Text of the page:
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Memo to Bloomberg News and its Editor-in-Chief Emeritus Matthew Winkler: If you’re going to try to foist a flagrant piece of trade fakeonomics on your readers, choose a contention that can’t be debunked after twenty minutes searching on Google.

According to an August 18 article by Winkler, Idaho is America’s “top performing” state economy and “relies heavily on international trade for its success.” Moreover – irony alert! Even though its “21st century economy…shows that the U.S. does best when it puts the world first,” the state’s (inexplicably) doofy voters went for that quintessential America-Firster, Donald Trump, in the last year’s presidential election – and by a two-to-one margin!

And the author marshals some impressive statistics to back up this claim. Winkler’s big takeaway on Idaho:

It’s had the best combination over the 12 months that ended on March 31 of robust personal income, job growth, stock-market gains and home-price appreciation because its largest employers sell the bulk of their products overseas, count the world’s biggest multinational companies among their customers and suppliers, and make most of their money from the technology driving globalization.”

He seems unaware, however, of all the data showing that Idaho’s trade performance has been anything but impressive. For example, let’s look at the state’s goods export performance, and over an analytically respectable period of time.  This information is easily found on the Census Bureau’s website. These data show that, from 2013 to 2016, measured in current dollars, Idaho’s goods sales overseas actually shrank as a share of the U.S. total: from 0.4 percent to 0.3 percent. Moreover, its exports as a share of its the state economy fell faster than the corresponding figure for the entire country – by 23.76 percent versus 17.09 percent.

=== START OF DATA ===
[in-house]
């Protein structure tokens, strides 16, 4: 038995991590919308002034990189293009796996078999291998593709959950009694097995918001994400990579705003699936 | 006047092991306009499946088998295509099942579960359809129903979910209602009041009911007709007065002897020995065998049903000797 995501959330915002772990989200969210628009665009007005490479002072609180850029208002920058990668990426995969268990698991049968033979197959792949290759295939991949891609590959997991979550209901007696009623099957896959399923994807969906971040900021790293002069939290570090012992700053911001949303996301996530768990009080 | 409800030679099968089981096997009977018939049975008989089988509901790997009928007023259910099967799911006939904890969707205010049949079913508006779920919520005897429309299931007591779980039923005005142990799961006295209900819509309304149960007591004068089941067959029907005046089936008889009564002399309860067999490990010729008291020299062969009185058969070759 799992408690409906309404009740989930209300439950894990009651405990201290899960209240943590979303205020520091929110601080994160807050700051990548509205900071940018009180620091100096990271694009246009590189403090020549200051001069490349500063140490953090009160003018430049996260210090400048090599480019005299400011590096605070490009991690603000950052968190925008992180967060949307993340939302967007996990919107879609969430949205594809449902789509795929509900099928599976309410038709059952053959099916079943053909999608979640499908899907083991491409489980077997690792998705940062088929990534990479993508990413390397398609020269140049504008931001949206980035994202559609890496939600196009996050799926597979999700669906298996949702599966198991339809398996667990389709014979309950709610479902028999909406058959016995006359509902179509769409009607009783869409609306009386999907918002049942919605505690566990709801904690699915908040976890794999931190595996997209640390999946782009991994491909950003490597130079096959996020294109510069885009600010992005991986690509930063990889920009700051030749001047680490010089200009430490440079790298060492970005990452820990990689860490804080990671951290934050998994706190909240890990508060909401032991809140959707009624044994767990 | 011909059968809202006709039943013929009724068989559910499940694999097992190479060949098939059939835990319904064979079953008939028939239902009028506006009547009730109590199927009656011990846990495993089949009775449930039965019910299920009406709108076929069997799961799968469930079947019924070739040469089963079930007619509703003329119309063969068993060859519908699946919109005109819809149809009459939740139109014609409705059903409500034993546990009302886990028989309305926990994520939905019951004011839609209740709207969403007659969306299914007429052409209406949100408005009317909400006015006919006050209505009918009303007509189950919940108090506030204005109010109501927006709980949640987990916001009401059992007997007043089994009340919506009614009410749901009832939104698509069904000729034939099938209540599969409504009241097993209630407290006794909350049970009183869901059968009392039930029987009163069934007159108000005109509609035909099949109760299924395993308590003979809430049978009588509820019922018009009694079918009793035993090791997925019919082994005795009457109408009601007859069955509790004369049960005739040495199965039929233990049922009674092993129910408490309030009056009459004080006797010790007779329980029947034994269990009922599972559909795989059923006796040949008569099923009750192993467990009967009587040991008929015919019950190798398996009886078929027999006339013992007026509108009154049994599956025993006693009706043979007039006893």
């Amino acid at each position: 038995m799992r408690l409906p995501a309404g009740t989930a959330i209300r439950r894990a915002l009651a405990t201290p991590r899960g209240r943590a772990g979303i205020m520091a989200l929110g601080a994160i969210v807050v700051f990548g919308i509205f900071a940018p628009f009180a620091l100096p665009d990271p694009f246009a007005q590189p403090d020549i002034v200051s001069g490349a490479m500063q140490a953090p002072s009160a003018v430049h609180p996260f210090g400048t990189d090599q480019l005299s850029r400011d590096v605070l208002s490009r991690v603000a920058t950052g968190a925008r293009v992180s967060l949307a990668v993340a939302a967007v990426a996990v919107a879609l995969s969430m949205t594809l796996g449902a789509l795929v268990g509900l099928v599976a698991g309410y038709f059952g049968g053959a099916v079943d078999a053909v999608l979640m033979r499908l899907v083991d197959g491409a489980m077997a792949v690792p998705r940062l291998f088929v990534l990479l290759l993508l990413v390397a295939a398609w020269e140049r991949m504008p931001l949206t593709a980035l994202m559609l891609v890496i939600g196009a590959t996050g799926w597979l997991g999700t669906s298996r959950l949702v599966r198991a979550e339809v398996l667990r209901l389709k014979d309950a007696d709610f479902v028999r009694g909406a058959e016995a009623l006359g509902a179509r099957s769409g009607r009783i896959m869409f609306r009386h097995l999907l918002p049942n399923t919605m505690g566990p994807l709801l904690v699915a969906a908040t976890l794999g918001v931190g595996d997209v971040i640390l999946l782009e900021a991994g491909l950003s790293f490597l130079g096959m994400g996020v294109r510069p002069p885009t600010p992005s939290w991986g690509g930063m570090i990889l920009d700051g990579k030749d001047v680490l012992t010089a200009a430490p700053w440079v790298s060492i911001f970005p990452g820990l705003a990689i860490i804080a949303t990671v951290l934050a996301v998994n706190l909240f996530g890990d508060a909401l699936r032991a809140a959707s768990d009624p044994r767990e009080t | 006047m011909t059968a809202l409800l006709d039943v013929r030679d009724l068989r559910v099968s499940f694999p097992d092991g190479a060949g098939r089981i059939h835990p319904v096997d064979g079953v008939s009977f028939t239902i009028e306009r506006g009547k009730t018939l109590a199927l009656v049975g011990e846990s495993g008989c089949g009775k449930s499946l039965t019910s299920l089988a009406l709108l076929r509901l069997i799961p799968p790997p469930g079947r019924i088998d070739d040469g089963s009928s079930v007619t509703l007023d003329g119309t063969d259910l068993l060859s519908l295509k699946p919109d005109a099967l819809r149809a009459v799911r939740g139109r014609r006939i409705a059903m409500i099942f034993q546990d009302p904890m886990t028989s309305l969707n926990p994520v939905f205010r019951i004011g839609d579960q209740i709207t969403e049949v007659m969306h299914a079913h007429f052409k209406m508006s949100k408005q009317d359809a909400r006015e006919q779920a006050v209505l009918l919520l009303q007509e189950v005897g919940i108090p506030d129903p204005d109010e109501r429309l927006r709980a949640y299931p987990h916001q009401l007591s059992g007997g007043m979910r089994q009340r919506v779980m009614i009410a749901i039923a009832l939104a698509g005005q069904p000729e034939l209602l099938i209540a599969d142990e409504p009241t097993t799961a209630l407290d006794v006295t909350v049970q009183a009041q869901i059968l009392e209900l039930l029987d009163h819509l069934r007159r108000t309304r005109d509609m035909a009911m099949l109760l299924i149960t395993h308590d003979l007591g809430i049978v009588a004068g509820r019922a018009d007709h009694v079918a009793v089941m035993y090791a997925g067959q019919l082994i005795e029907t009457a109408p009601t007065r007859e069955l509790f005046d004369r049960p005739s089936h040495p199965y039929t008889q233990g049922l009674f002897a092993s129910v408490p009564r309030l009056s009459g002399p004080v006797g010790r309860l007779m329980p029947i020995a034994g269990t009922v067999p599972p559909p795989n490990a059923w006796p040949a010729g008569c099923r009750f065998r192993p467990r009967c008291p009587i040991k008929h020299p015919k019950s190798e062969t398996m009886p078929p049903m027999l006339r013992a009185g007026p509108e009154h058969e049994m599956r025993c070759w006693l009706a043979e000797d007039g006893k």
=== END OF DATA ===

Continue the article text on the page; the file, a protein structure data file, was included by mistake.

Idaho has indeed grown faster than the nation as a whole during this period – by 6.57 percent in toto in constant dollars (the same value unit used for the above trade figures) versus 6.48 percent. But it clearly hasn’t grown much faster. And exports have hardly been at the leading edge.

It’s true, moreover, that Idaho has run a merchandise trade surplus during this period. Indeed, it’s risen from $244 million to $383 million. (We’re back to pre-inflation dollars here, because the Census state trade date don’t adjust for price changes.) But that’s mainly because its imports have tanked. Does Winkler view that as a positive? If so, he wouldn’t be much of an enthusiast for trade’s contribution to the U.S. economy overall – since in those years it ran a goods deficit that grew from $738.8 billion to $778.2 billion.

Similarly, Idaho has performed relatively well in terms of those measures that shed light on how well its economy has been performing for its inhabitants. For example, its wages have been growing faster, in current dollar terms, than their national counterparts, both measured by the average and by the median. The former in Idaho is up during those years by 7.43 percent, versus 5.57 percent for the United States as a whole. The latter is up 7.93 percent between 2013 and 2016 versus 6.85 percent for all American workers. (See this Bureau of Labor Statistics site for national- and state-level information for 2016 and this source for the 2013 numbers.) At the same time, how can trade and especially exports be credited if the latter have fared so poorly?

In fact, if the state’s trade performance was really up to snuff lately, maybe its average and mean wages wouldn’t be lagging the national averages so significantly as of last year – by 11.45 percent for the former and by 15.55 percent for the latter. In addition, maybe its poverty rate wouldn’t rank in the top half nationally. Along with its level of hunger and food insecurity. And the percentage of its population lacking health insurance. (Find these and more such info here.)

Again, these data are no secret. But Winkler either was completely unaware of them and had no interest in thorough research, or he was hoping you wouldn’t find out.